Manitoba’s top doctor and the province’s education minister have called a snap press conference Wednesday afternoon after a Winnipeg school announced it is switching some of its students to remote learning after the discovery of more COVID-19 cases.
Education Minister Kelvin Goertzen will be joined by Manitoba’s chief public officer of health, Dr. Brent Roussin at the 1 p.m. press conference.
Global News will stream the media briefing live in this story.
An email to media inviting reporters to the press conference came just over an hour before it was scheduled to start. Normally Roussin holds two live briefings a week, usually on Monday and Thursday afternoons.
The invitation to media calls the event a “COVID-19 update” and didn’t elaborate on what would be discussed.
The press conference comes as five people at John Pritchard School in Winnipeg have now tested positive for the novel coronavirus, and students in Grades 6, 7 and 8, as well as a split Grade 4 and 5 class at the school will move entirely to remote learning for an estimated two weeks.
School officials sent a letter telling parents about the changes Tuesday night noting they would start immediately.
A spokesperson for the River East Transcona school division says public health investigations are ongoing, and all other students are continuing with in-class learning.
Manitoba students returned to class last week and schools were aiming to have full-time in-class learning for children up to Grade 8.
Since then the province has warned about possible COVID-19 exposures at several other schools in Winnipeg and Brandon.
Possible exposures have been reported at Churchill High School, Daniel McIntyre Collegiate Institute, Beaverlodge School, St. Aiden’s Christian School, and John Pritchard School in Winnipeg, as well as Ecole New Era School in Brandon.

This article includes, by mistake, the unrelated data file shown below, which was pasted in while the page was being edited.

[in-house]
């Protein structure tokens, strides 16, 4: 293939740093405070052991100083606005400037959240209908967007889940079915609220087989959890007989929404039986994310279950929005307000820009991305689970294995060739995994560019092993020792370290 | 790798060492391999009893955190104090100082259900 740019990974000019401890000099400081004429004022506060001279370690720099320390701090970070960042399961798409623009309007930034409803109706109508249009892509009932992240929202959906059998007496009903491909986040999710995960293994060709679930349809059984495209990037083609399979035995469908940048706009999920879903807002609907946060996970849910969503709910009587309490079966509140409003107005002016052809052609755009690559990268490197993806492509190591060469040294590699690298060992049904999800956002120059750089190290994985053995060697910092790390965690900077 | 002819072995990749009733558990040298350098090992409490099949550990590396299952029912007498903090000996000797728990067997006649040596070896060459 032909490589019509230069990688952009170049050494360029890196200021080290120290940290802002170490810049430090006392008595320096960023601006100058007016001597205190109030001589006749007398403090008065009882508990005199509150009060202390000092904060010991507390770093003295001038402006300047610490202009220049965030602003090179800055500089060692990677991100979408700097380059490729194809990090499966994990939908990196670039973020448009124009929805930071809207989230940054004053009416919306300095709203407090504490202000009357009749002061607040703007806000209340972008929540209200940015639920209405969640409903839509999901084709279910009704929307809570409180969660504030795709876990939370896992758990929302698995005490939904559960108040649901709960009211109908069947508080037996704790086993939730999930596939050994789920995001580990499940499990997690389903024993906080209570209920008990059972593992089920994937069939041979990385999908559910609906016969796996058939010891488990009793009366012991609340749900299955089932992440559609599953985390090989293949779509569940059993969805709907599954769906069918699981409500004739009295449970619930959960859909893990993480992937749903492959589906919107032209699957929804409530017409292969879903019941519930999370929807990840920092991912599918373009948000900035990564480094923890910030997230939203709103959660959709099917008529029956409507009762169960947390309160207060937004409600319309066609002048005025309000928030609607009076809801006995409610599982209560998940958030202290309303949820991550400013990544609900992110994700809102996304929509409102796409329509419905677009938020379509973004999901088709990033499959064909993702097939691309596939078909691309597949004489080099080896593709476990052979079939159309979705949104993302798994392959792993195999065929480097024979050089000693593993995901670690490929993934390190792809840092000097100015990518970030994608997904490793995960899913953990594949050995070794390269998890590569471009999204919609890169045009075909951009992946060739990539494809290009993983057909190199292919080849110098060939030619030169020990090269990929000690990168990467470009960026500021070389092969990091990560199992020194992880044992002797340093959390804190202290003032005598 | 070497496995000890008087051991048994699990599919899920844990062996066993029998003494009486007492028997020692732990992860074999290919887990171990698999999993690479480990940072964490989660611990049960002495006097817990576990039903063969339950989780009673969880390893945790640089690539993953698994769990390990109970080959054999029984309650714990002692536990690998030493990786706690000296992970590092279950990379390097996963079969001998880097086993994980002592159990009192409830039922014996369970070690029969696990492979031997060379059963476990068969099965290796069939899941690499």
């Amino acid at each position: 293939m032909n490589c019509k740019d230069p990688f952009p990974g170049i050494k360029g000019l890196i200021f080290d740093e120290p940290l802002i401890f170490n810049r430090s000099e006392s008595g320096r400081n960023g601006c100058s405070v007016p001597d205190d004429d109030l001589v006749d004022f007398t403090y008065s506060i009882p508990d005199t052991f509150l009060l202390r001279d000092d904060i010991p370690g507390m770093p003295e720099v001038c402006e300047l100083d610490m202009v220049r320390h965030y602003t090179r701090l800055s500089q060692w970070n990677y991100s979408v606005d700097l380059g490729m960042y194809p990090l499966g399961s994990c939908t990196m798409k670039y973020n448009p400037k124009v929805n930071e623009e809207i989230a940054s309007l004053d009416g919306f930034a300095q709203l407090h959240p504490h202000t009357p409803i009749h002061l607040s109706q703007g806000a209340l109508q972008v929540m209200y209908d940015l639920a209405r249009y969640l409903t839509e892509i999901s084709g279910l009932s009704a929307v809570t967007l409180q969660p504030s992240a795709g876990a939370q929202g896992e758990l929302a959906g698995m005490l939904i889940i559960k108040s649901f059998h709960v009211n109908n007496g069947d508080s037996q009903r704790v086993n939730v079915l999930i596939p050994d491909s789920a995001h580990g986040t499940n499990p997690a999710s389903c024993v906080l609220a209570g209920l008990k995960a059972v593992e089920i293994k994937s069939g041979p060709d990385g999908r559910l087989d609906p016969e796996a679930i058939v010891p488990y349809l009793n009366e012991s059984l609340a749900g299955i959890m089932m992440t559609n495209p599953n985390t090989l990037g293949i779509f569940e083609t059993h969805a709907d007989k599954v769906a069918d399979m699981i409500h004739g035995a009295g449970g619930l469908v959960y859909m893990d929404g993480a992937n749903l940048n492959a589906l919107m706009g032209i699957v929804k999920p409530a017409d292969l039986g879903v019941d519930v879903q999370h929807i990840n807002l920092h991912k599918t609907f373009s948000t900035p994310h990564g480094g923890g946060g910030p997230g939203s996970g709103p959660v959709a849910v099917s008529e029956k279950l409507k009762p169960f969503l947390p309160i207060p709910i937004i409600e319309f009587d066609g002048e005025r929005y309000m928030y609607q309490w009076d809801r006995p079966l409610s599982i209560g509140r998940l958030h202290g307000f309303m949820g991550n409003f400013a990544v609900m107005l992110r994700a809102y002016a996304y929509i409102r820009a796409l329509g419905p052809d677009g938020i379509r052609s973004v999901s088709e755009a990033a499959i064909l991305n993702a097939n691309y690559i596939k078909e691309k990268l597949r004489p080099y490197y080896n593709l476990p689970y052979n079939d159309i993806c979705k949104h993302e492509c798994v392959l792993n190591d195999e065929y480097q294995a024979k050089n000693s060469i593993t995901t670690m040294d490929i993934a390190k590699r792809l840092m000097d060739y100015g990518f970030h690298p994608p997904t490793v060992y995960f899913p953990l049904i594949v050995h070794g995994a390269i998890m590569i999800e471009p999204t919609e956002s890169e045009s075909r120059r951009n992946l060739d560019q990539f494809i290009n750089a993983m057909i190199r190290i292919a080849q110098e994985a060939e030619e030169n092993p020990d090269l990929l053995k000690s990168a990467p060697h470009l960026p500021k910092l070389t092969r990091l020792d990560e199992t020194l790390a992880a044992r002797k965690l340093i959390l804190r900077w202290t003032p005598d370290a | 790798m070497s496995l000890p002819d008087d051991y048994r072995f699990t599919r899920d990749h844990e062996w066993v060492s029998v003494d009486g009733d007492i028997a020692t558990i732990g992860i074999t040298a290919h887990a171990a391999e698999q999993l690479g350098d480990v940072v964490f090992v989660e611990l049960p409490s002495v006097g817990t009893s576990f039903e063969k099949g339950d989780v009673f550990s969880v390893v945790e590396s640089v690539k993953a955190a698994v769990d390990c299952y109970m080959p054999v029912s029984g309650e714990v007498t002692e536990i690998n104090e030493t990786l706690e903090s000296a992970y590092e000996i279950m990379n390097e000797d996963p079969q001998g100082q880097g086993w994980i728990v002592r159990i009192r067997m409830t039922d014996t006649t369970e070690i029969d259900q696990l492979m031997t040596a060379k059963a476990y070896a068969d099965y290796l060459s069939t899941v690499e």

The province reported 17 new COVID-19 cases Tuesday, for a total active case count of 269.
–With files from The Canadian Press
Questions about COVID-19? Here are some things you need to know:
Symptoms can include fever, cough and difficulty breathing — very similar to a cold or flu. Some people can develop a more severe illness. People most at risk of this include older adults and people with severe chronic medical conditions like heart, lung or kidney disease. If you develop symptoms, contact public health authorities.
To prevent the virus from spreading, experts recommend frequent handwashing and coughing into your sleeve. They also recommend minimizing contact with others, staying home as much as possible and maintaining a distance of two metres from other people if you go out. In situations where you can’t keep a safe distance from others, public health officials recommend the use of a non-medical face mask or covering to prevent spreading the respiratory droplets that can carry the virus. In some provinces and municipalities across the country, masks or face coverings are now mandatory in indoor public spaces.
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